Travelers From Visa-Free Countries Will Face a New Entry Fee in Europe

two people holding passports with spanish buildings in the background

After two years of shifting Covid-related entry procedures and border restrictions, US tourists wishing to visit Europe will face some new criteria next year—all of which are unrelated to the pandemic.

By the spring of next year, the European Travel Information and Authorization System (ETIAS) will require international tourists to register and charge a fee of €7 (about $7.40) to visit most European nations, reports.

Although the price has been dubbed a “visitor tax,” it is essentially an application fee for tourists seeking ETIAS permission, which is required to enter any of the 26 EU and Schengen countries for stays of up to 90 days. The declared goal of mandatory registration, pre-screening, and associated costs are supposed to improve the region’s border security.

The ETIAS system only applies to visitors from one of the 62 countries that now have visa-free access to the European Union and Schengen member states, including the United States. Those who require a visa to travel won’t have to worry about applying for ETIAS.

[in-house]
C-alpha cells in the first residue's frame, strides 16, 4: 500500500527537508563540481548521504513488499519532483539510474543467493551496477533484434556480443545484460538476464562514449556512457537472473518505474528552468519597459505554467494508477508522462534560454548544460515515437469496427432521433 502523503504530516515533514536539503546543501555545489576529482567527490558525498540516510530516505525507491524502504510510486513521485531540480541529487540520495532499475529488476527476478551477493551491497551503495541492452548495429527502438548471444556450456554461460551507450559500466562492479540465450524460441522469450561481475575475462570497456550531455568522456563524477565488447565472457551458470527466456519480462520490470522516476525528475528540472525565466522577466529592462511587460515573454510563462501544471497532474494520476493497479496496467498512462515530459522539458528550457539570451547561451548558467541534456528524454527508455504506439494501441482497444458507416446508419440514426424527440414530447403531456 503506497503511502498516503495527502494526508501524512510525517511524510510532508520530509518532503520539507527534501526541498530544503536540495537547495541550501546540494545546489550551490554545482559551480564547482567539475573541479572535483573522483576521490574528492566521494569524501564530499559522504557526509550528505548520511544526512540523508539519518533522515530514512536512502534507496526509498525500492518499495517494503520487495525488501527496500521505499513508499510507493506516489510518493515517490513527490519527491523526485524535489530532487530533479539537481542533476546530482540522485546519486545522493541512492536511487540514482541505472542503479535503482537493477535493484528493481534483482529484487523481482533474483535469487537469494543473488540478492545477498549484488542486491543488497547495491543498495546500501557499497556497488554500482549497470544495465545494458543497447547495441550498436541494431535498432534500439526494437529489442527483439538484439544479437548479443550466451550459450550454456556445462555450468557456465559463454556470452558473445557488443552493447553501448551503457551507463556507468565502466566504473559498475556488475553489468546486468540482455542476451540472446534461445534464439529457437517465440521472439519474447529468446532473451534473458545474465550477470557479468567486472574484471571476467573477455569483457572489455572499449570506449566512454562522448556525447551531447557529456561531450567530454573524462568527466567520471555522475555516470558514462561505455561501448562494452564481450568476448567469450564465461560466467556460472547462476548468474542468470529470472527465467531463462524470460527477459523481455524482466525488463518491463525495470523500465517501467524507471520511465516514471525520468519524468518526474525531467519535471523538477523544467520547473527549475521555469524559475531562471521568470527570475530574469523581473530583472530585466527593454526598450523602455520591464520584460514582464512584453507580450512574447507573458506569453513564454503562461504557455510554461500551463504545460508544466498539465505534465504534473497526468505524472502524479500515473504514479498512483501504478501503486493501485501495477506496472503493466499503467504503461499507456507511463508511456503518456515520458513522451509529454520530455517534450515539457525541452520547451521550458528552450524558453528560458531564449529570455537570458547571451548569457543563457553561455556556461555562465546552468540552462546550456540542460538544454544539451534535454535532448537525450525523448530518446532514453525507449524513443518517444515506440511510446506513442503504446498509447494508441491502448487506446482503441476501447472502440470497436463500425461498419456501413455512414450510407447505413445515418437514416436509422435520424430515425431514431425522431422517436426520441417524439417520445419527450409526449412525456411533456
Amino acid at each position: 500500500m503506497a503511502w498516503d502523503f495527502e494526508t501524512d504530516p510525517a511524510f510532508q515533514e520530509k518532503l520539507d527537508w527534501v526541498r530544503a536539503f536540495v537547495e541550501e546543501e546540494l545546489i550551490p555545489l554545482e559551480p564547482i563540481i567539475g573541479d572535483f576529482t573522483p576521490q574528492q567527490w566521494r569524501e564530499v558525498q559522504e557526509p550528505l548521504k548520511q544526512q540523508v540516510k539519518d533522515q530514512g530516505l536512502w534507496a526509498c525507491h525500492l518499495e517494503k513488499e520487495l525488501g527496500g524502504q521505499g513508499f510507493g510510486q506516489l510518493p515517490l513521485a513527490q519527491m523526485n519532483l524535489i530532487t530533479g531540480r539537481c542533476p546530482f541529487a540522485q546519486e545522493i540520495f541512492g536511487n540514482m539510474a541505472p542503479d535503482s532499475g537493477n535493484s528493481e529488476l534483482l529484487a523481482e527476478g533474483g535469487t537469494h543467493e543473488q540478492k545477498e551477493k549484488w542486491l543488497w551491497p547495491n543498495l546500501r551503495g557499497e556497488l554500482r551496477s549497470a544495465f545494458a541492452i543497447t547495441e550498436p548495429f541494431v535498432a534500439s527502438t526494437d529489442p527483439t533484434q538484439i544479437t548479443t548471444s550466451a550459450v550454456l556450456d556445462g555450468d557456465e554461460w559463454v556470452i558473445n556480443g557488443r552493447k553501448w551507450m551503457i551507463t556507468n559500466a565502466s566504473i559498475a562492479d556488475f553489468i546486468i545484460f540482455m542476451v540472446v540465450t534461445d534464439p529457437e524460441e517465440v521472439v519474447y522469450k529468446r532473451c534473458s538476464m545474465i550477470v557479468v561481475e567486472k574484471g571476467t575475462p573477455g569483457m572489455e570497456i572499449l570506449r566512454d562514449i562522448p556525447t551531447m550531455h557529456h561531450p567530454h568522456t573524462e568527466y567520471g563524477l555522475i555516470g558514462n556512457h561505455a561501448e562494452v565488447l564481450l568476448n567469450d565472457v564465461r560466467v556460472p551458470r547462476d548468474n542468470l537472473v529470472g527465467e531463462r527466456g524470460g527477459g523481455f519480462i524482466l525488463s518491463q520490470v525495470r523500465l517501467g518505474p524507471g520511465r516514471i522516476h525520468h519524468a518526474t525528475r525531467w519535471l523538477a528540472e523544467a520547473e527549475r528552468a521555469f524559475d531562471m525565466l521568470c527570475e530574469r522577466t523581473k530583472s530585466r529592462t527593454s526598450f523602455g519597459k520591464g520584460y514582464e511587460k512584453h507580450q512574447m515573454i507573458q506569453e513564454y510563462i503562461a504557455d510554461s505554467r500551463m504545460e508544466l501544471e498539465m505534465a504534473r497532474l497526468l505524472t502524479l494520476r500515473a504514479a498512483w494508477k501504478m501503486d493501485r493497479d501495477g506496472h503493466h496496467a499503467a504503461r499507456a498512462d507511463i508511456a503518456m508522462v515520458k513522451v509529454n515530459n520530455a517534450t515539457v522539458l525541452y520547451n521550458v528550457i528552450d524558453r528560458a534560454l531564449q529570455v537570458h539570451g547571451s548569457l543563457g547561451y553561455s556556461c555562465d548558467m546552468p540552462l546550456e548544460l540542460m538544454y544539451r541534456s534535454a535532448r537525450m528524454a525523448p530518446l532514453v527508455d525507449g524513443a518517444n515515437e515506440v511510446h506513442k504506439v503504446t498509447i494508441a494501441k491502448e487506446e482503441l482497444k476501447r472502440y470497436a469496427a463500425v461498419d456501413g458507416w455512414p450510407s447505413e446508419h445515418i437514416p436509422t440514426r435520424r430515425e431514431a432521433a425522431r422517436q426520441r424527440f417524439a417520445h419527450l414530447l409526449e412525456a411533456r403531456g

The system is similar to the Electronic System for Travel Authorization (ESTA) used by the US Department of Homeland Security to evaluate if non-nationals traveling under the Visa Waiver Program (VWP) are eligible to enter the US.

ETIAS will also utilize technology to register, pre-screen, and monitor foreign visitors, with software comparing their profiles to government watchlists and databases before authorizing entry. This is meant to provide an extra layer of defense against risks such as crime, terrorism, and irregular migration. The information gathered from visitors will be used for data tracking for commercial and tourism purposes.

While this new pre-travel authorization system has been in the works for years, ETIAS plans to be fully operational by May 2023, despite some setbacks.

Travelers who do not require a visa will be obliged to register their details and answer a few background questions on the ETIAS web portal, then wait for authorization before departing for their destination. Travel approval should take no more than a few minutes for most candidates. However, if an applicant’s registration is declined, it must be evaluated manually. 

Airlines and other transportation providers will be required to verify passengers’ ETIAS authorization status before allowing them to board once the system is operational. Visa-free travelers seeking admission at land crossings will also be able to complete their application at an electronic kiosk.